Buro Happold initially designed the steelwork frame to take the dead, live and wind loads as normal and then analysed the frame to determine its stiffness. This figure was passed on to security consultant TPS Consult which was responsible for dynamically modelling the effects that a vehicle-borne improvised explosive device would have on the facade. Using this stiffness value, they were able to determine the blast loading on the structure. Once this was known, Buro Happold re-analysed the frame to calculate the deflection under loading. “We found that some strengthening was needed, but it was localised, and we were careful not to affect the stiffness of the frame to any great extent, as it would have needed further iteration of design between us and TPS,” says Wildy.
The team, which included specialist contractor Prater, could then begin designing the facade. Because of the bomb blast requirements and the spacing of the structural support columns, an off-the-shelf aluminium system would not have been strong enough. Instead, fabricated steel was proposed for the transom and mullions. “Aesthetically, this gave us the sharp edges and tolerances we were looking for,” says Oakes. Unfortunately it was coming in £500/m2 above budget.
A more cost-effective solution was to use rectangular off-the-shelf hollow sections. “In terms of an architectural solution they are a bit more brutal as they have rounded edges and tolerance issues and there was a danger that we wouldn’t get the flush planar finish we wanted,” says Oakes. To marry an off-the-shelf system with tolerances of ±10mm in three directions with a glass system that has a tolerance of ±1mm, the team developed a bespoke connection system that had the capacity to absorb tolerances without there being an aesthetic impact.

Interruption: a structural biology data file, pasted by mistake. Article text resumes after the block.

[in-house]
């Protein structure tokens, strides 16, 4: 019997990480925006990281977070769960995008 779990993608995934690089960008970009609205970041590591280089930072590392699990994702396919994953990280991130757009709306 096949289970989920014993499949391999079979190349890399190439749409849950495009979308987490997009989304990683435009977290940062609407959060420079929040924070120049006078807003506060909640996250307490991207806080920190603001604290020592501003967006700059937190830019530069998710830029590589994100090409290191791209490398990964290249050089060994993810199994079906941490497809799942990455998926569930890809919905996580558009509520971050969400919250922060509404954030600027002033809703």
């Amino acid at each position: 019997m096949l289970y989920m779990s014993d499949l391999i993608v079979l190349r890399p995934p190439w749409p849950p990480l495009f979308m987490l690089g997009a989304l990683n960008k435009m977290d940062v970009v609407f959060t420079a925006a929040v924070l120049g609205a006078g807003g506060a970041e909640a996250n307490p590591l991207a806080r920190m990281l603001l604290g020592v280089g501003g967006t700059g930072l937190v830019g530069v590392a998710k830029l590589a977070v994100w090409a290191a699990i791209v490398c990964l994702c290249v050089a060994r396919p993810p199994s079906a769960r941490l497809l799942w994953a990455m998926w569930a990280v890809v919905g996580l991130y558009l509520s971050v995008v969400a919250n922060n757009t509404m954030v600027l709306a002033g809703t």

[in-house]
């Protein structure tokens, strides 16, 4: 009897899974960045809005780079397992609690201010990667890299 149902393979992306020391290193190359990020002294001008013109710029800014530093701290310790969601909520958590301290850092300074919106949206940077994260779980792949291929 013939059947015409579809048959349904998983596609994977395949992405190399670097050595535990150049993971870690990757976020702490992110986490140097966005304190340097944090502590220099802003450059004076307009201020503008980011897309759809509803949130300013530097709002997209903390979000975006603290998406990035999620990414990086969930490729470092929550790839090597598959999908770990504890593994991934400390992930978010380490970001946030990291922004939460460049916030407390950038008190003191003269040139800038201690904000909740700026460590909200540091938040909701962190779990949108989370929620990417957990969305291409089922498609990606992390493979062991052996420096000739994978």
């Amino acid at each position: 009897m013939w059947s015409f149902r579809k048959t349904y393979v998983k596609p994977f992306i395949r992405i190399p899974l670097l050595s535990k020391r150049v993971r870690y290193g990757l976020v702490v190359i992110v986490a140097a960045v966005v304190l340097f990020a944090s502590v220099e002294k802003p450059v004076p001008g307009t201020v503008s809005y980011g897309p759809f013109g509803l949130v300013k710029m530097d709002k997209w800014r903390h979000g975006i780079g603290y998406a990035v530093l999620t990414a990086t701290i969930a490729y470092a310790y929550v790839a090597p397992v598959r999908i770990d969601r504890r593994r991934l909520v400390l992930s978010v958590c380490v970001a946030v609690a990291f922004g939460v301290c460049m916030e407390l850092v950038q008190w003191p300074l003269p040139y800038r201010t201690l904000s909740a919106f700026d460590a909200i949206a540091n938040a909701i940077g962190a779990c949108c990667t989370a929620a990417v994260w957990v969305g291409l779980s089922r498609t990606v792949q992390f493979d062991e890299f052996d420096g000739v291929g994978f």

Each facade module is made up of a 3.6m-wide x 2m-high glass unit, silicone bonded to an aluminium frame. To prevent the window from breaking into large pieces and falling onto passengers, 12mm toughened glass is used on the outer pane, separated by an argon-filled cavity and a 13.5mm laminated inner layer.
Heat-strengthened laminated glass is used on the inner surface. This is a compromise, says glass consultant Mike Crossley. “We designed the glass to have a degree of flexibility; however, on the inner pane it also has to be able to resist impacts and these are quite onerous because it is a public space where people are pushing around luggage trolleys.” Strengthening the inner pane makes it stiffer, which in turn makes it less suited for absorbing a blast. “So it’s a balance between what is right for explosion and also for daily impact instances.”
Putting it all together
BAA set the installation team the target of getting the building weathertight by Christmas 2008. This equated to fitting 90m2, or 13 units a day – a tough call given that it was a bespoke system. To iron out any issues that might slow down progress on site, a six-panel mock-up was built at Taylor Woodrow’s Technology Centre at Leighton Buzzard. “We trialled the erection to give us the opportunity to see what worked and what didn’t and we were able to improve on the installation time on site,” says Geoff Sykes, BAA delivery leader for T4. It also served as a quality control, benchmarking the quality of the glass and the support system.